If you’re a glass-half-full sort of person, then a room full of donors might be just the opportunity you’re looking for.
In October of 2019, I wrote about special event fundraisers and the hidden potential of a room full of donors. Several readers liked the idea of turning the next special event they attend into a purpose-driven opportunity.
Of course, that was all before our world turned upside down and special event invitations disappeared from our mailboxes. Thankfully, our world is getting better, and invitations are back!
So, it’s time to revisit my earlier thoughts and make this the decade of purpose-driven events. How many special event fundraisers have you attended in the last decade?
For me, it would take the fingers and toes of a roomful of friends to count them all. None of the events stand out; they all seem to run together in my mind.
A note for my nonprofit friends—this post is not really for you—it’s for the wonderful folks at your special event.
Another note for my donor friends—this post IS for you!
My purpose is not to help the nonprofit be better at their particular brand of event. No, this is for you, the donor—to be better at turning the next fundraiser event into an opportunity to look for donor partners, make an impactful gift and build lasting connections.
Your presence at the event suggests you’ve paid for the opportunity to help the nonprofit raise needed funds. You probably even bid on auction items or buy raffle tickets. In truth, you might not enjoy the event, yet you need to attend for various reasons.
Reasons Why You Attend
- You believe in what they do
- You’re on the board of directors
- A friend invited you
- Your spouse is on the board
- It’s an opportunity to network
- Or, I’m sure you can fill in the blank ___________________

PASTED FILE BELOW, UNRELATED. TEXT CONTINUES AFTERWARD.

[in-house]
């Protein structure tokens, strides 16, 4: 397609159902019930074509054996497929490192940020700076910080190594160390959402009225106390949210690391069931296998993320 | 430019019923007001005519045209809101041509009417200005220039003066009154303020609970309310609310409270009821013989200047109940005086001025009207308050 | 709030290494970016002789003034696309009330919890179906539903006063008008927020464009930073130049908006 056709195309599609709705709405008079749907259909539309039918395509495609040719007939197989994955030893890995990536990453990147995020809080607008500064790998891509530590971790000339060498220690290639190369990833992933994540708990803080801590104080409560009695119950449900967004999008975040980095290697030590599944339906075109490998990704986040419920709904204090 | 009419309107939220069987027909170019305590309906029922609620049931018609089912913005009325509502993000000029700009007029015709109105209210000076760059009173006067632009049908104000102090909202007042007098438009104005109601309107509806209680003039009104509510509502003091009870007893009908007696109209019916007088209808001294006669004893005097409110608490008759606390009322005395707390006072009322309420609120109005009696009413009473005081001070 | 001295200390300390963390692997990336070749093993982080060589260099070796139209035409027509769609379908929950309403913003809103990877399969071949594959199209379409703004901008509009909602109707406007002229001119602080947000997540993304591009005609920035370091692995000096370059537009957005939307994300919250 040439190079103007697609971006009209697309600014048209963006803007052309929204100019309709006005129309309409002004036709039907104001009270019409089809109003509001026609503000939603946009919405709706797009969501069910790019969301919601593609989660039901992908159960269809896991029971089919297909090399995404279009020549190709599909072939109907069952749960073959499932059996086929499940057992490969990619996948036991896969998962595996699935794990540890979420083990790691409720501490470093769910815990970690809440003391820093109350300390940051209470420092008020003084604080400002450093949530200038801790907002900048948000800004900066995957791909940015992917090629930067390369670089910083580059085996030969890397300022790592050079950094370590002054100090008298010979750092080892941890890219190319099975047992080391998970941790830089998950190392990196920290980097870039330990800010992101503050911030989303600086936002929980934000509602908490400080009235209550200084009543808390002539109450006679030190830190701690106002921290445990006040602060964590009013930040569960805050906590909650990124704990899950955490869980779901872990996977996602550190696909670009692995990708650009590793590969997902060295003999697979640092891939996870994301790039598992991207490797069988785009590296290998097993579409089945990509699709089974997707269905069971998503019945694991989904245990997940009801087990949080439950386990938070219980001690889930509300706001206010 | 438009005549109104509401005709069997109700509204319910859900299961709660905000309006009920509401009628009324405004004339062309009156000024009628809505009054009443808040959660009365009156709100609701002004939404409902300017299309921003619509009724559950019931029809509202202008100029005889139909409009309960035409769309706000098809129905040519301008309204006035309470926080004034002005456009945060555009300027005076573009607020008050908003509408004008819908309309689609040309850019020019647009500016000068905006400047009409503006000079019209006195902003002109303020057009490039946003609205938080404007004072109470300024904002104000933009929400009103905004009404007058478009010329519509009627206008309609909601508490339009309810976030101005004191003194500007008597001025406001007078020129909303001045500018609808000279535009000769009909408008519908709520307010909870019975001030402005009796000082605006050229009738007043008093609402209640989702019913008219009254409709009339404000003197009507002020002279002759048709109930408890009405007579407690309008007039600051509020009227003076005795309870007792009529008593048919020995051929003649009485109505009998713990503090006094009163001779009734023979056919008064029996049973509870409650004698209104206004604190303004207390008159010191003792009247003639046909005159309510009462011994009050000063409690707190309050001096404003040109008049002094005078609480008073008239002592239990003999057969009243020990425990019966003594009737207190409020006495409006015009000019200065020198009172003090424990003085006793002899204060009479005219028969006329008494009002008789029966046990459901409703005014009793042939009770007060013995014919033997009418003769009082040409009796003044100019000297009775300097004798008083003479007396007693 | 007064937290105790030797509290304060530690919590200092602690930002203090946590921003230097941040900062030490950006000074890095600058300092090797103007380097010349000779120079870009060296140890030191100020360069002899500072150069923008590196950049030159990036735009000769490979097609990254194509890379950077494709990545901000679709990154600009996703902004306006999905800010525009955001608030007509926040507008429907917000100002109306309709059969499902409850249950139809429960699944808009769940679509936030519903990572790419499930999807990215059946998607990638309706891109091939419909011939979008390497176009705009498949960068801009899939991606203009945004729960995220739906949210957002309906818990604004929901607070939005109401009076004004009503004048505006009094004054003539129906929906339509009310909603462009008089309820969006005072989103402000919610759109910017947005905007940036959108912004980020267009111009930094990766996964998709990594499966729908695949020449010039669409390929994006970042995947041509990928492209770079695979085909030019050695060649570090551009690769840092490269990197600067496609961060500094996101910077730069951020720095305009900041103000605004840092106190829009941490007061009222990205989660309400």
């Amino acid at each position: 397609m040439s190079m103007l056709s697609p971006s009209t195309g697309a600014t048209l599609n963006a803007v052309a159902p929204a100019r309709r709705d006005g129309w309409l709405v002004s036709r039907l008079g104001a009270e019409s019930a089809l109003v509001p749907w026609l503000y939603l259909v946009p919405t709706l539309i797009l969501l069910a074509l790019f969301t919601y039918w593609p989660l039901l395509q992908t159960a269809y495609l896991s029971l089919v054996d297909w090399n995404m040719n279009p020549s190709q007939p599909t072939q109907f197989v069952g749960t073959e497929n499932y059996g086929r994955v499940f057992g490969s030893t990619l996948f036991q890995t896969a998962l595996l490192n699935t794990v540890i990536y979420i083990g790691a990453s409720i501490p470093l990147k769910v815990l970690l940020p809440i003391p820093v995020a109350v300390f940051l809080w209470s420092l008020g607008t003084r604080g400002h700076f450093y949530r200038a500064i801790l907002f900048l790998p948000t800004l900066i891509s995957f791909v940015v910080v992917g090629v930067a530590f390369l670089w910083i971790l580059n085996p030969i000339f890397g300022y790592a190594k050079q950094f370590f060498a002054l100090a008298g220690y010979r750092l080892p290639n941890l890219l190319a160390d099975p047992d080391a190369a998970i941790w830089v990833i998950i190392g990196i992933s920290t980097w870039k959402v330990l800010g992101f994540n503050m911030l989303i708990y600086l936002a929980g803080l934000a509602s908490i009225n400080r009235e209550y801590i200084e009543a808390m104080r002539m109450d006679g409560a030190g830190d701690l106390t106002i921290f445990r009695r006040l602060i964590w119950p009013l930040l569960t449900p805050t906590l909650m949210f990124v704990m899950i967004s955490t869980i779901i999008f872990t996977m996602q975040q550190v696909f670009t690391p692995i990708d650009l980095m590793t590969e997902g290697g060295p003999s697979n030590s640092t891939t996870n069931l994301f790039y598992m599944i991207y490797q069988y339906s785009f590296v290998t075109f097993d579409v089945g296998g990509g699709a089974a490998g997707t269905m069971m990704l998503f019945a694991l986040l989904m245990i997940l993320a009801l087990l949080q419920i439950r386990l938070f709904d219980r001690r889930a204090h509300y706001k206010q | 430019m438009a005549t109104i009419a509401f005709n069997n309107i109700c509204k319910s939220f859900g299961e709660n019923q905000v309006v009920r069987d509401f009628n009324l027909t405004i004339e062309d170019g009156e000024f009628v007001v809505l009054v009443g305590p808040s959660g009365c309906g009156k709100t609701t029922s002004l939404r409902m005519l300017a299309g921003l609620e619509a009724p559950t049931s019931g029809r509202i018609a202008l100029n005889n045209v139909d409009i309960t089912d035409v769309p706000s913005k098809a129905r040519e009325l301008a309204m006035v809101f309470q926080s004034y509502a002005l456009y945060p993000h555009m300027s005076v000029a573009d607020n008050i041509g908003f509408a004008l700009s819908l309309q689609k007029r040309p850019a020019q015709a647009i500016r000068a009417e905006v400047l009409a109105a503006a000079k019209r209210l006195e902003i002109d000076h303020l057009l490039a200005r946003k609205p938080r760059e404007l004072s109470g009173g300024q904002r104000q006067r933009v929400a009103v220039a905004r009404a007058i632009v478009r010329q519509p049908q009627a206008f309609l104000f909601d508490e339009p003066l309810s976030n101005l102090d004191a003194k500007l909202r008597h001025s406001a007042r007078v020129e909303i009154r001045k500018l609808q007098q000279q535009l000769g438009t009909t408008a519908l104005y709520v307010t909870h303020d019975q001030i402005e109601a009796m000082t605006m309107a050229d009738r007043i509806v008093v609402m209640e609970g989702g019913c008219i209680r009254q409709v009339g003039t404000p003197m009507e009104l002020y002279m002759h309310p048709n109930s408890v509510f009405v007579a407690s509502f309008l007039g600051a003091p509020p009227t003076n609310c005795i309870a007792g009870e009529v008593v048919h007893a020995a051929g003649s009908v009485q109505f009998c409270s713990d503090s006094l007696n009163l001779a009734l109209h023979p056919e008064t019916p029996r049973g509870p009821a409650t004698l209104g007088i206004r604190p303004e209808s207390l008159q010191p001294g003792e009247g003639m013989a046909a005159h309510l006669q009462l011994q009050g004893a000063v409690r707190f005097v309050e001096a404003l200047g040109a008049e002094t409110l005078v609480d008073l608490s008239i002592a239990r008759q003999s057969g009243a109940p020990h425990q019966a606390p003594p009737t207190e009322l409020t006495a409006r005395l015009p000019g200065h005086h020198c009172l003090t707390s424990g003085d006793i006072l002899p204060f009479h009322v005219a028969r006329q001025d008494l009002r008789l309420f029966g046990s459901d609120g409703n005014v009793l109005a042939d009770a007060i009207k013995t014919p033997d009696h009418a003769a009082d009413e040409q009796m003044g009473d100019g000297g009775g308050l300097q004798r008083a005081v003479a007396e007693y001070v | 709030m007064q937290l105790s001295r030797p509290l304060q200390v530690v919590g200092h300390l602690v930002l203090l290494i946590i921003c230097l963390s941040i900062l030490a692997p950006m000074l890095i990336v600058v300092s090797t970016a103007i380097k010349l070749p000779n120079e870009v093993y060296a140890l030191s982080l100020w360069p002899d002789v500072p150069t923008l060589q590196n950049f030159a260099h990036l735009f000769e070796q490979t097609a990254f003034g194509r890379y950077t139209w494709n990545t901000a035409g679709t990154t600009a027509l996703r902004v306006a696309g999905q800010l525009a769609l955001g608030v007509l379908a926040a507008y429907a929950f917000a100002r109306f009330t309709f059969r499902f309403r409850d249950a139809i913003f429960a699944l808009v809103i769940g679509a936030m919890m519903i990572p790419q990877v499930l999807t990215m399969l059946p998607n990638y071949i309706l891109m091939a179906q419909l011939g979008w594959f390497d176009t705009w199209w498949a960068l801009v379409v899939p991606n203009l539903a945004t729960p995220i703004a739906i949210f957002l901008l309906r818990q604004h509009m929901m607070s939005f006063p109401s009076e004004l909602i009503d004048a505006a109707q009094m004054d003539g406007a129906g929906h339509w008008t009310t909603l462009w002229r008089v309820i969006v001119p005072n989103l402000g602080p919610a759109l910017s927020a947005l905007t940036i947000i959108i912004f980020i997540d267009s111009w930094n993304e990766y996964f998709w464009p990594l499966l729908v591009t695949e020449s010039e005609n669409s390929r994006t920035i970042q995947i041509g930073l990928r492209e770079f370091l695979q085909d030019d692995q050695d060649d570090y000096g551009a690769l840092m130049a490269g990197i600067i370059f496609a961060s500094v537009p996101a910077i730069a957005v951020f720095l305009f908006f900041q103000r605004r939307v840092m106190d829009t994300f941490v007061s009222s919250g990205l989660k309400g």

People are everywhere; a few are friends, most are at best acquaintances, and others are perfect strangers. Everyone has their reasons for attending.
Here’s how to be strategic and make the event worthwhile. First, skip the typical networking questions.
Try these Questions
- What brings you to XYZ event tonight?
- What do you like about the organization?
- Have you been a donor for long?
Each question creates the possibility of intersecting interests. In minutes you’ll know if you’re talking to a prospective donor partner. Listen for enthusiasm and passion about the organization.
Next, the question is how to make the best of your time with this room full of potential donor partners.
If you’re suspicious that this sounds like fundraising, well it is, but it starts with you – the donor. It’s fundraising with a mission, a cause or a purpose in mind first. It starts with your philanthropic interest and looks for partners.
A donor partner shares a similar interest in the same organization and will explore what a pooled gift might accomplish. A donor partner, like you, is interested in making an impactful gift but knows they can’t do it by themselves.
With a fresh look at all the individuals moving around at the event, you can take stock of who is there and what you know about the kinds of things they’re interested in. Connect, ask questions, make a mental list.
If you have thirty seconds with someone to gauge their level of interest, don’t be shy about it. Don’t worry about those who are more social. You will not slow them down. Move on and stay focused on your own search.
Now you are networking with the mission, cause or purpose in mind first and the organization second.
After the event, identify two or three to connect with for a longer conversation at a time and place where you can share ideas. Don’t forget to involve board members or the Executive Director of the organization in your discussion when the time is right.
Most of us cannot make impactful philanthropic gifts to our favorite charities. But connected with a group of individuals equally focused, we can generate positive and unexpected good things for an organization. Look for others who share your definition of making an impact at your next nonprofit event.
Identifying potential donor partners is step one. Staying connected and communicating with the nonprofit organization is step two.
Turn the next event you attend into a donor partner opportunity. Share your own passion for making an impact. You can find others with equal interest.
Like it? Use it. Share it. Comment below.